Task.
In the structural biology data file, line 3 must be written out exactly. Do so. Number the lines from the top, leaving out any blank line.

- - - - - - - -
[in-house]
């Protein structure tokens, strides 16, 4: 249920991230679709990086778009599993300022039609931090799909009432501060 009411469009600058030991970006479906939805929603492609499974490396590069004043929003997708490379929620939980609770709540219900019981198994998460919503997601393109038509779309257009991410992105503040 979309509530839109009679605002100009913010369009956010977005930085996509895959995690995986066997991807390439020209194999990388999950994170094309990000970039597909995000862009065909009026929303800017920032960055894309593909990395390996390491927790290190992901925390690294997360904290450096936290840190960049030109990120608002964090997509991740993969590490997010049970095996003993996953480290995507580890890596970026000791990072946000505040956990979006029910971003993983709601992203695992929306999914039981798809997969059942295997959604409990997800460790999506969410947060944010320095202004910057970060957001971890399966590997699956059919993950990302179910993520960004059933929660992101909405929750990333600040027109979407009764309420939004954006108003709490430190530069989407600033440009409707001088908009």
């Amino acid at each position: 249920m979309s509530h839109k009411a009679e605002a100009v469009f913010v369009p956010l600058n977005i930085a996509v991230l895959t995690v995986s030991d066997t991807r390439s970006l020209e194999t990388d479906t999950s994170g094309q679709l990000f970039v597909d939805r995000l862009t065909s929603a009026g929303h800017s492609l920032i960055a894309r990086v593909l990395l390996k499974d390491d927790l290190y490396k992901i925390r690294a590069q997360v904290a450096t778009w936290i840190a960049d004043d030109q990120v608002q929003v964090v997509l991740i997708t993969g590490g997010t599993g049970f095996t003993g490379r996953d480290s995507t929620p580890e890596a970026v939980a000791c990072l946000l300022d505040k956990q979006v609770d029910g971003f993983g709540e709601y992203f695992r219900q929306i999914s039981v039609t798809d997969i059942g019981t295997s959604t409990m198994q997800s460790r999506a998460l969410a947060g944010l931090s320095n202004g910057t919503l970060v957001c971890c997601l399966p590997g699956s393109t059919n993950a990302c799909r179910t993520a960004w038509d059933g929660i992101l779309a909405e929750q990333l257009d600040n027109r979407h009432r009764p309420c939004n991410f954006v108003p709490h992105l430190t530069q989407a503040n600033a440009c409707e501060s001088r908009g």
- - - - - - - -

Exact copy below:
């Amino acid at each position: 249920m979309s509530h839109k009411a009679e605002a100009v469009f913010v369009p956010l600058n977005i930085a996509v991230l895959t995690v995986s030991d066997t991807r390439s970006l020209e194999t990388d479906t999950s994170g094309q679709l990000f970039v597909d939805r995000l862009t065909s929603a009026g929303h800017s492609l920032i960055a894309r990086v593909l990395l390996k499974d390491d927790l290190y490396k992901i925390r690294a590069q997360v904290a450096t778009w936290i840190a960049d004043d030109q990120v608002q929003v964090v997509l991740i997708t993969g590490g997010t599993g049970f095996t003993g490379r996953d480290s995507t929620p580890e890596a970026v939980a000791c990072l946000l300022d505040k956990q979006v609770d029910g971003f993983g709540e709601y992203f695992r219900q929306i999914s039981v039609t798809d997969i059942g019981t295997s959604t409990m198994q997800s460790r999506a998460l969410a947060g944010l931090s320095n202004g910057t919503l970060v957001c971890c997601l399966p590997g699956s393109t059919n993950a990302c799909r179910t993520a960004w038509d059933g929660i992101l779309a909405e929750q990333l257009d600040n027109r979407h009432r009764p309420c939004n991410f954006v108003p709490h992105l430190t530069q989407a503040n600033a440009c409707e501060s001088r908009g």